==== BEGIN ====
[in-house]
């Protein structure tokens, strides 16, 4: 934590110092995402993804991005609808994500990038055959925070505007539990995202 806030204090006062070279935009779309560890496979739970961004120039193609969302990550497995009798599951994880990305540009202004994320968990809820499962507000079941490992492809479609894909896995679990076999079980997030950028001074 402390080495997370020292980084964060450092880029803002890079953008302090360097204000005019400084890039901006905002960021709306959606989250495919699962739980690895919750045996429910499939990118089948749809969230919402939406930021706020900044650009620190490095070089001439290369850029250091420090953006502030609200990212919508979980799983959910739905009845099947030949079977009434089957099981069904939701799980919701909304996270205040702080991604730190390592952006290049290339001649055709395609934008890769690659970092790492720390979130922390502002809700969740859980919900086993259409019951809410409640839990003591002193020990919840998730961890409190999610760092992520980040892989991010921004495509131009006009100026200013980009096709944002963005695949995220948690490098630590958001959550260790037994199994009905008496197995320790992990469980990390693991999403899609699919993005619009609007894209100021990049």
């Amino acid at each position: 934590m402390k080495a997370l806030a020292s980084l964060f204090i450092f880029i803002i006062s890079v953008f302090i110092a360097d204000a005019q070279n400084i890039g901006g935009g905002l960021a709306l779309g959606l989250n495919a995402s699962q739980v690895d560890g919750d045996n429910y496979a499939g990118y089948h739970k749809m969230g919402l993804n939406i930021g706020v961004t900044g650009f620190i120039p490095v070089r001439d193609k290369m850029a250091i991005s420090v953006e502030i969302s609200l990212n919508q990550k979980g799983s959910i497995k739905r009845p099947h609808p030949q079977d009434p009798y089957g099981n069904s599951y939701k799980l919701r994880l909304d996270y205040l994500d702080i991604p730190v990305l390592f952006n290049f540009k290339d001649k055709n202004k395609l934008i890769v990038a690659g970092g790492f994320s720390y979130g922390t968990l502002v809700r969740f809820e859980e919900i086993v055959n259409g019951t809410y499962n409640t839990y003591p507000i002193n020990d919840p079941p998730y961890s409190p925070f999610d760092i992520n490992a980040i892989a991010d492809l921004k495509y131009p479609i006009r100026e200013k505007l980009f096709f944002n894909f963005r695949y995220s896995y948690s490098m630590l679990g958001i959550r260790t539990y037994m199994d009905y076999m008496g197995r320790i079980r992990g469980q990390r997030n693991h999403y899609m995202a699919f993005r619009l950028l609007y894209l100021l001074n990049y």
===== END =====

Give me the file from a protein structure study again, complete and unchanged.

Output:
[in-house]
């Protein structure tokens, strides 16, 4: 934590110092995402993804991005609808994500990038055959925070505007539990995202 806030204090006062070279935009779309560890496979739970961004120039193609969302990550497995009798599951994880990305540009202004994320968990809820499962507000079941490992492809479609894909896995679990076999079980997030950028001074 402390080495997370020292980084964060450092880029803002890079953008302090360097204000005019400084890039901006905002960021709306959606989250495919699962739980690895919750045996429910499939990118089948749809969230919402939406930021706020900044650009620190490095070089001439290369850029250091420090953006502030609200990212919508979980799983959910739905009845099947030949079977009434089957099981069904939701799980919701909304996270205040702080991604730190390592952006290049290339001649055709395609934008890769690659970092790492720390979130922390502002809700969740859980919900086993259409019951809410409640839990003591002193020990919840998730961890409190999610760092992520980040892989991010921004495509131009006009100026200013980009096709944002963005695949995220948690490098630590958001959550260790037994199994009905008496197995320790992990469980990390693991999403899609699919993005619009609007894209100021990049």
């Amino acid at each position: 934590m402390k080495a997370l806030a020292s980084l964060f204090i450092f880029i803002i006062s890079v953008f302090i110092a360097d204000a005019q070279n400084i890039g901006g935009g905002l960021a709306l779309g959606l989250n495919a995402s699962q739980v690895d560890g919750d045996n429910y496979a499939g990118y089948h739970k749809m969230g919402l993804n939406i930021g706020v961004t900044g650009f620190i120039p490095v070089r001439d193609k290369m850029a250091i991005s420090v953006e502030i969302s609200l990212n919508q990550k979980g799983s959910i497995k739905r009845p099947h609808p030949q079977d009434p009798y089957g099981n069904s599951y939701k799980l919701r994880l909304d996270y205040l994500d702080i991604p730190v990305l390592f952006n290049f540009k290339d001649k055709n202004k395609l934008i890769v990038a690659g970092g790492f994320s720390y979130g922390t968990l502002v809700r969740f809820e859980e919900i086993v055959n259409g019951t809410y499962n409640t839990y003591p507000i002193n020990d919840p079941p998730y961890s409190p925070f999610d760092i992520n490992a980040i892989a991010d492809l921004k495509y131009p479609i006009r100026e200013k505007l980009f096709f944002n894909f963005r695949y995220s896995y948690s490098m630590l679990g958001i959550r260790t539990y037994m199994d009905y076999m008496g197995r320790i079980r992990g469980q990390r997030n693991h999403y899609m995202a699919f993005r619009l950028l609007y894209l100021l001074n990049y």